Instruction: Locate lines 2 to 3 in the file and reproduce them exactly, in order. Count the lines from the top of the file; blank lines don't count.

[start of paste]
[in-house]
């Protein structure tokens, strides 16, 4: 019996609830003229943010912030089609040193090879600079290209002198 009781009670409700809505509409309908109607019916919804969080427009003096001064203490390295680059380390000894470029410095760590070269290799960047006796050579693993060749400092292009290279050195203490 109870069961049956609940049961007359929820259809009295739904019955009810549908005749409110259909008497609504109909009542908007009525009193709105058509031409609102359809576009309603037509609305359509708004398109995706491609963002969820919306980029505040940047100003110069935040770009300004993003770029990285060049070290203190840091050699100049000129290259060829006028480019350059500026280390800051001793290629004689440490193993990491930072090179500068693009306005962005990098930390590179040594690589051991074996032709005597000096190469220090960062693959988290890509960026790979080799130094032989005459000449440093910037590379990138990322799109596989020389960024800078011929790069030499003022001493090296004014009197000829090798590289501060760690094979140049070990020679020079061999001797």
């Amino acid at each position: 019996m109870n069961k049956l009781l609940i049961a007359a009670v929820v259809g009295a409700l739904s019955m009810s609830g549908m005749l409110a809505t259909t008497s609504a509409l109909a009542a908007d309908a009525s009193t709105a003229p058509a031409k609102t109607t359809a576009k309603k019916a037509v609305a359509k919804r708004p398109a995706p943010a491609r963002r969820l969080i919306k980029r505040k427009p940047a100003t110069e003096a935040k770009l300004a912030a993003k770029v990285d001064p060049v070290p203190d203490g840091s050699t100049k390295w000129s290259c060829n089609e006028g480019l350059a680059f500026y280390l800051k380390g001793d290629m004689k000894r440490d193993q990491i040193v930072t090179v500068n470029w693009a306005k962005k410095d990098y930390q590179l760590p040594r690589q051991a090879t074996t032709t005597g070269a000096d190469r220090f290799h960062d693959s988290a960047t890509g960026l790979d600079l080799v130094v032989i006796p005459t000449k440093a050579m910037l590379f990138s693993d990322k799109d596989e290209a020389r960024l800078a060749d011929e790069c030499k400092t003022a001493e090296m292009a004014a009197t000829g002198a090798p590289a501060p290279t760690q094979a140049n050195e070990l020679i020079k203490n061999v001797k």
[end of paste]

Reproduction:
């Protein structure tokens, strides 16, 4: 019996609830003229943010912030089609040193090879600079290209002198 009781009670409700809505509409309908109607019916919804969080427009003096001064203490390295680059380390000894470029410095760590070269290799960047006796050579693993060749400092292009290279050195203490 109870069961049956609940049961007359929820259809009295739904019955009810549908005749409110259909008497609504109909009542908007009525009193709105058509031409609102359809576009309603037509609305359509708004398109995706491609963002969820919306980029505040940047100003110069935040770009300004993003770029990285060049070290203190840091050699100049000129290259060829006028480019350059500026280390800051001793290629004689440490193993990491930072090179500068693009306005962005990098930390590179040594690589051991074996032709005597000096190469220090960062693959988290890509960026790979080799130094032989005459000449440093910037590379990138990322799109596989020389960024800078011929790069030499003022001493090296004014009197000829090798590289501060760690094979140049070990020679020079061999001797």
């Amino acid at each position: 019996m109870n069961k049956l009781l609940i049961a007359a009670v929820v259809g009295a409700l739904s019955m009810s609830g549908m005749l409110a809505t259909t008497s609504a509409l109909a009542a908007d309908a009525s009193t709105a003229p058509a031409k609102t109607t359809a576009k309603k019916a037509v609305a359509k919804r708004p398109a995706p943010a491609r963002r969820l969080i919306k980029r505040k427009p940047a100003t110069e003096a935040k770009l300004a912030a993003k770029v990285d001064p060049v070290p203190d203490g840091s050699t100049k390295w000129s290259c060829n089609e006028g480019l350059a680059f500026y280390l800051k380390g001793d290629m004689k000894r440490d193993q990491i040193v930072t090179v500068n470029w693009a306005k962005k410095d990098y930390q590179l760590p040594r690589q051991a090879t074996t032709t005597g070269a000096d190469r220090f290799h960062d693959s988290a960047t890509g960026l790979d600079l080799v130094v032989i006796p005459t000449k440093a050579m910037l590379f990138s693993d990322k799109d596989e290209a020389r960024l800078a060749d011929e790069c030499k400092t003022a001493e090296m292009a004014a009197t000829g002198a090798p590289a501060p290279t760690q094979a140049n050195e070990l020679i020079k203490n061999v001797k």